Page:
TheBlaze viewed the video, which was posted by TexAgs. It is graphic and extremely “disturbing,” as the site describes. The footage shows the suspect refusing officers’ repeated commands and arguing with them.

For several minutes, the officers pleaded with Ware to exit his car. Eventually, they deployed a Taser on him and thereafter used pepper spray in an effort to get him to comply. Finally, the officers tried to pry Ware out of the vehicle, and the suspect is then seen pulling out a firearm and firing several times, striking both officers.

Sgt. Johnson later died from his injuries and Officer Zarkeshan was critically injured.

TheBlaze‘s Jessica O’Donnell wrote on Twitter, “This is what [officers] face on a daily basis. Tasers and pepper spray often don’t work. Remember this scene when you are quick to condemn officers in escalating situations.”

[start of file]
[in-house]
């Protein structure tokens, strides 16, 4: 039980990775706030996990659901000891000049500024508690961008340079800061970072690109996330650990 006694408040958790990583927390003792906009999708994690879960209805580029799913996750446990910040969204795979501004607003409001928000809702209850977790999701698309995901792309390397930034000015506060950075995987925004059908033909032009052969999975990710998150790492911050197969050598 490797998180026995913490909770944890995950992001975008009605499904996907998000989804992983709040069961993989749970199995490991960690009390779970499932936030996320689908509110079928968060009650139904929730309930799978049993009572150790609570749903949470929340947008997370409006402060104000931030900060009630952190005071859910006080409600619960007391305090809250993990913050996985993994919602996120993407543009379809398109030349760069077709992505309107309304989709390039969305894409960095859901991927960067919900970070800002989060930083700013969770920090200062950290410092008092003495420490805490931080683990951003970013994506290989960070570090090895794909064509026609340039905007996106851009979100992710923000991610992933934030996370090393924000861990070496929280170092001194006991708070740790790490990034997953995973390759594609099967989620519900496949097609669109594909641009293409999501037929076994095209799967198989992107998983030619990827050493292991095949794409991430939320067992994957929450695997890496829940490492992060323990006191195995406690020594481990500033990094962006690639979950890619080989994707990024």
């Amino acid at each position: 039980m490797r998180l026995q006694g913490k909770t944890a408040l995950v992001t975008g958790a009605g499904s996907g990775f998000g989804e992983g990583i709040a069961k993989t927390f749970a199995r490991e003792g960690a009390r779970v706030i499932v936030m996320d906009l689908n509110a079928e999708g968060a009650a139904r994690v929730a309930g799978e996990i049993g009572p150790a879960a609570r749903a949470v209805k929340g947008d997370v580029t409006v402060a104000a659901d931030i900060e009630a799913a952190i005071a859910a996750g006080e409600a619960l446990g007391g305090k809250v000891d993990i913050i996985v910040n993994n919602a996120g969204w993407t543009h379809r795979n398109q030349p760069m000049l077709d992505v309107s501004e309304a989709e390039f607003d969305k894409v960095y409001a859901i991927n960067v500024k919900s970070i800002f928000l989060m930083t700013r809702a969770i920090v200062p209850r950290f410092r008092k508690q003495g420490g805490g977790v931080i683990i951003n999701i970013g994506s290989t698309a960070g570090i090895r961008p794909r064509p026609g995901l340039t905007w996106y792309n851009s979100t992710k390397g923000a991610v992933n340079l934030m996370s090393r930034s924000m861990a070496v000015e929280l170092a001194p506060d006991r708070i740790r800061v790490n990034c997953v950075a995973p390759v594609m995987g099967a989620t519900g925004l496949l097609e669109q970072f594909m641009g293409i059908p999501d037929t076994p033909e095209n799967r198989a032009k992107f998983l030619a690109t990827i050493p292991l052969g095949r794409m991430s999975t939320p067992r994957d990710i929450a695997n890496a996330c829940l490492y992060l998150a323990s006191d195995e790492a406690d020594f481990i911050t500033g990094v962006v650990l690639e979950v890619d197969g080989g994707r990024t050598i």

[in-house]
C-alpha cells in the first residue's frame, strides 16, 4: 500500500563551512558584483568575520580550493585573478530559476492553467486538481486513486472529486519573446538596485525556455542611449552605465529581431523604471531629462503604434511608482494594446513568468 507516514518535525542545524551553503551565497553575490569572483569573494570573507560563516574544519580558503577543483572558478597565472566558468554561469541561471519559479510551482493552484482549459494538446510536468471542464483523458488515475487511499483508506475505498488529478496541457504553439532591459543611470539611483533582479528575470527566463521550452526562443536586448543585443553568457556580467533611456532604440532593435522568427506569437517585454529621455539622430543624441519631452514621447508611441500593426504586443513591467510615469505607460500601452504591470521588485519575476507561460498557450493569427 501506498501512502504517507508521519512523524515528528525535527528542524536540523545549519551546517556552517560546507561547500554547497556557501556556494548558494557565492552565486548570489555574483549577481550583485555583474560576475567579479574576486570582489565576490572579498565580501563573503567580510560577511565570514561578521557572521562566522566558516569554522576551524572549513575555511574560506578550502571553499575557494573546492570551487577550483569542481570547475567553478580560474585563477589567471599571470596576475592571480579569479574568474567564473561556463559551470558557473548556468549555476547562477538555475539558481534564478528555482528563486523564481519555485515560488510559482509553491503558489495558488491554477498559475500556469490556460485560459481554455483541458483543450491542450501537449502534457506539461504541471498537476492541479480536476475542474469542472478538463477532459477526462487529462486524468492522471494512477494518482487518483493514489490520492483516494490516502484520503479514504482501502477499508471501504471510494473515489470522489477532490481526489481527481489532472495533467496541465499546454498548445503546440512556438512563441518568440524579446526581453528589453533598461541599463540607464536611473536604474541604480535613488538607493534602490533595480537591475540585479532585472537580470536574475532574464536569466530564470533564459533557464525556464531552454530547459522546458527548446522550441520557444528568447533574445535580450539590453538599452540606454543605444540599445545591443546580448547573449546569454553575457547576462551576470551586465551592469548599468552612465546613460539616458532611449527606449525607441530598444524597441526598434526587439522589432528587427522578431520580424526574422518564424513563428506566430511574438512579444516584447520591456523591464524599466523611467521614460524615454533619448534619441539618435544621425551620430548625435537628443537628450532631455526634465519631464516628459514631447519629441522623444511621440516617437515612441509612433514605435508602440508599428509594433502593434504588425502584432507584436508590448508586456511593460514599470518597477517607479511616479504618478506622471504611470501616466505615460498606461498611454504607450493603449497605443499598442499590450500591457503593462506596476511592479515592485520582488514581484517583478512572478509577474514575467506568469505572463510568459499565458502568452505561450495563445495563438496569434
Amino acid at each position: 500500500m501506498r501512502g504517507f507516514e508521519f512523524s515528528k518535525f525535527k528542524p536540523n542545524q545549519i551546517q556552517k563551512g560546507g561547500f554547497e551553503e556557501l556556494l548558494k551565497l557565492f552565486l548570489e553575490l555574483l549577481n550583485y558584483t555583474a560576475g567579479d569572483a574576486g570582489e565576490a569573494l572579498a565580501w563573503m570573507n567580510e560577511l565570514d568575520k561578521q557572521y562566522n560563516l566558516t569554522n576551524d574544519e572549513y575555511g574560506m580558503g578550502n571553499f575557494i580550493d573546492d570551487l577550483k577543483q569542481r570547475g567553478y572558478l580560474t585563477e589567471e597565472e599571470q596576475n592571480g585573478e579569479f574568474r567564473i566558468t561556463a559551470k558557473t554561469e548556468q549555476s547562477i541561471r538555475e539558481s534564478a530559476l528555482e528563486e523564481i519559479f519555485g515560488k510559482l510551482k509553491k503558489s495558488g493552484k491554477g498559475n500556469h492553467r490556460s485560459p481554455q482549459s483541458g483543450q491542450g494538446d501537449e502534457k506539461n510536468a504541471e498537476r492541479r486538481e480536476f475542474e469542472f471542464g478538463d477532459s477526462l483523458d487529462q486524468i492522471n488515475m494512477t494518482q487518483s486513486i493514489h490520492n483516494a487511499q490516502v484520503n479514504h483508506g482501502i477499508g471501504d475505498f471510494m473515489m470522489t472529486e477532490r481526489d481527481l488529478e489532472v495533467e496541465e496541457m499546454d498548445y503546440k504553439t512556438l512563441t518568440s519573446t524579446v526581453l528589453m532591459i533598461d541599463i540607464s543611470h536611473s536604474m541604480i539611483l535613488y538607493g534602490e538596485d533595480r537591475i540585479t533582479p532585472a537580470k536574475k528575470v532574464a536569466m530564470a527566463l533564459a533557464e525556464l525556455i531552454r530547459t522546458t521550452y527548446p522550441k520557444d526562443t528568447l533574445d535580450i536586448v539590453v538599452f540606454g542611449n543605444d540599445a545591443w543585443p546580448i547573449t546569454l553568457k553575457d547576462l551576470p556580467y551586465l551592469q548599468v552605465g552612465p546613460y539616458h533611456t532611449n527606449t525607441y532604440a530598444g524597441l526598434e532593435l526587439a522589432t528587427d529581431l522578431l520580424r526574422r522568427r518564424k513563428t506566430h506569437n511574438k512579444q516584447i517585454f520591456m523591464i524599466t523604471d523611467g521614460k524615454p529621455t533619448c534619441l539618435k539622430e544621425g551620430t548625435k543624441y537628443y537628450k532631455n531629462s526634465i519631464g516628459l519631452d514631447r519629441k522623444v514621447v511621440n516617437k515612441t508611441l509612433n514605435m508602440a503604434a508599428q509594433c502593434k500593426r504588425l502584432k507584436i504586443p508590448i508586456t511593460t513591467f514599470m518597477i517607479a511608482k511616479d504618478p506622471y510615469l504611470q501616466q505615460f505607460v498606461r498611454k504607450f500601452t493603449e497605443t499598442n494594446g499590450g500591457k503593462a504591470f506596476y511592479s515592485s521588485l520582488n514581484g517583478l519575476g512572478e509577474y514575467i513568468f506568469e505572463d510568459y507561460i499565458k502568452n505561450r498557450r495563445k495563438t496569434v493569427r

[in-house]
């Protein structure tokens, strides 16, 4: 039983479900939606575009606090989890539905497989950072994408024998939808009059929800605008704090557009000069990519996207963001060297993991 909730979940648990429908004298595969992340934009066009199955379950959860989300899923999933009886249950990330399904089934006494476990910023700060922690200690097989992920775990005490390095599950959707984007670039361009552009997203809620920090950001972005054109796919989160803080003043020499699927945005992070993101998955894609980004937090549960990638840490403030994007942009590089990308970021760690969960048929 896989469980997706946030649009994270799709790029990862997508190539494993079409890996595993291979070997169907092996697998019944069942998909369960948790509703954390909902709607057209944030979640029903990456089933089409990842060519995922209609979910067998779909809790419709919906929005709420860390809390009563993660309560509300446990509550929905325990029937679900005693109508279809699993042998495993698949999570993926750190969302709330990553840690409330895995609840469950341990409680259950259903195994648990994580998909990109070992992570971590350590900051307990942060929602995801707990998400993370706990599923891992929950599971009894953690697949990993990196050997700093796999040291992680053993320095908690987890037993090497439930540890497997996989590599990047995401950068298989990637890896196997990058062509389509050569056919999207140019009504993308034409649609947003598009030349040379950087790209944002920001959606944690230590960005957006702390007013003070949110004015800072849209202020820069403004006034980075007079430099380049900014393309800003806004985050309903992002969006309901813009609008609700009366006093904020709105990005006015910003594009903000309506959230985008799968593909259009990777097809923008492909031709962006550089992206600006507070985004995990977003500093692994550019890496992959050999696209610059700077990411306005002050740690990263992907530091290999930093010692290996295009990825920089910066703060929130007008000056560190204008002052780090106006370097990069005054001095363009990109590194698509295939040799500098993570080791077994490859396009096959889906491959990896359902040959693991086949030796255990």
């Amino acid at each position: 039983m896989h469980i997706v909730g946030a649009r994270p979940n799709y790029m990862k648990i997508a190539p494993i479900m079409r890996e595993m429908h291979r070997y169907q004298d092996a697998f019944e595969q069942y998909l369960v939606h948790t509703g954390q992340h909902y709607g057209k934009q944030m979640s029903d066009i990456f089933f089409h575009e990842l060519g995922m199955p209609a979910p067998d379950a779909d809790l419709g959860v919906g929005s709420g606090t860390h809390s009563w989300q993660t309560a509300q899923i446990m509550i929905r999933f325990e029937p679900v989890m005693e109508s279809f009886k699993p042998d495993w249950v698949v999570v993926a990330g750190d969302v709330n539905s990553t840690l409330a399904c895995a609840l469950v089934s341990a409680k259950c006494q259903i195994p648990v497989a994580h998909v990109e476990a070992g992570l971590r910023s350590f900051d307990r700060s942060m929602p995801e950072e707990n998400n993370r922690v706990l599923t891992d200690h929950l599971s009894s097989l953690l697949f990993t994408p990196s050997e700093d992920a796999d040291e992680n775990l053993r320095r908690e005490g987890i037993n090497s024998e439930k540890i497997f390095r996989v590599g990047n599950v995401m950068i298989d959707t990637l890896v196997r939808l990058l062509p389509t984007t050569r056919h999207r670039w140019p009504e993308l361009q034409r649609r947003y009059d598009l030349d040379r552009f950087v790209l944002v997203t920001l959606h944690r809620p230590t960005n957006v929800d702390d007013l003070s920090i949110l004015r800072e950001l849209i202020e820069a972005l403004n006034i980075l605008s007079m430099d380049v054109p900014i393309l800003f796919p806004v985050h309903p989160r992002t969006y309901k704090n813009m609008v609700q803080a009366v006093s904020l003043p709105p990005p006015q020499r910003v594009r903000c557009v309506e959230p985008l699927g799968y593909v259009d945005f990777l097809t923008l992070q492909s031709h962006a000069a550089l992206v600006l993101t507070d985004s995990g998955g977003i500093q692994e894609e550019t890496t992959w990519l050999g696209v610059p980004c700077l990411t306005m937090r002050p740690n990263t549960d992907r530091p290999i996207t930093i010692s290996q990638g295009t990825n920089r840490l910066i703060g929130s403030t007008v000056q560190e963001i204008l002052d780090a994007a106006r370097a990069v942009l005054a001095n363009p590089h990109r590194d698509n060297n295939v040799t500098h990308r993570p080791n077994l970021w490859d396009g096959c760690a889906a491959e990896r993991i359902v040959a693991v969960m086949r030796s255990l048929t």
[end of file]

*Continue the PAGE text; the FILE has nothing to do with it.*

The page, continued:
Amy Swearer, a legal fellow at The Heritage Foundation, compiled a list of scenarios in a Twitter thread showing several other instances where officers were shot during traffic stops, saying those cases “flashed through [her] mind,” after watching the video of Zarkeshan and Johnson’s traffic stop.

“This matters,” Swearer wrote. “I’m tired of people pretending that every police shooting victim is Breonna Taylor sleeping innocently in her bed. I’m tired of a one-sided conversation on policing where the civilian’s actions aren’t scrutinized, or the officer’s legitimate fears acknowledged.”

This writer’s perspective

This writer remembers when an idol of hers — Officer Molly Bowden, whom she met at 4-H camp at the age of 12, was killed 15 years ago after being shot by a man during a routine traffic stop.

Bowden, 26, pulled over a vehicle driven by Richard Evans, 23, on Jan. 10, 2005, in Columbia, Missouri.

The Columbia Police Department reported:

[Bowden] was initially shot and wounded in the shoulder. As she retreated to the rear of the suspect’s vehicle for cover, the suspect exited and shot her in the neck. After she fell to the ground, the suspect shot at her two more times, striking her in the neck again.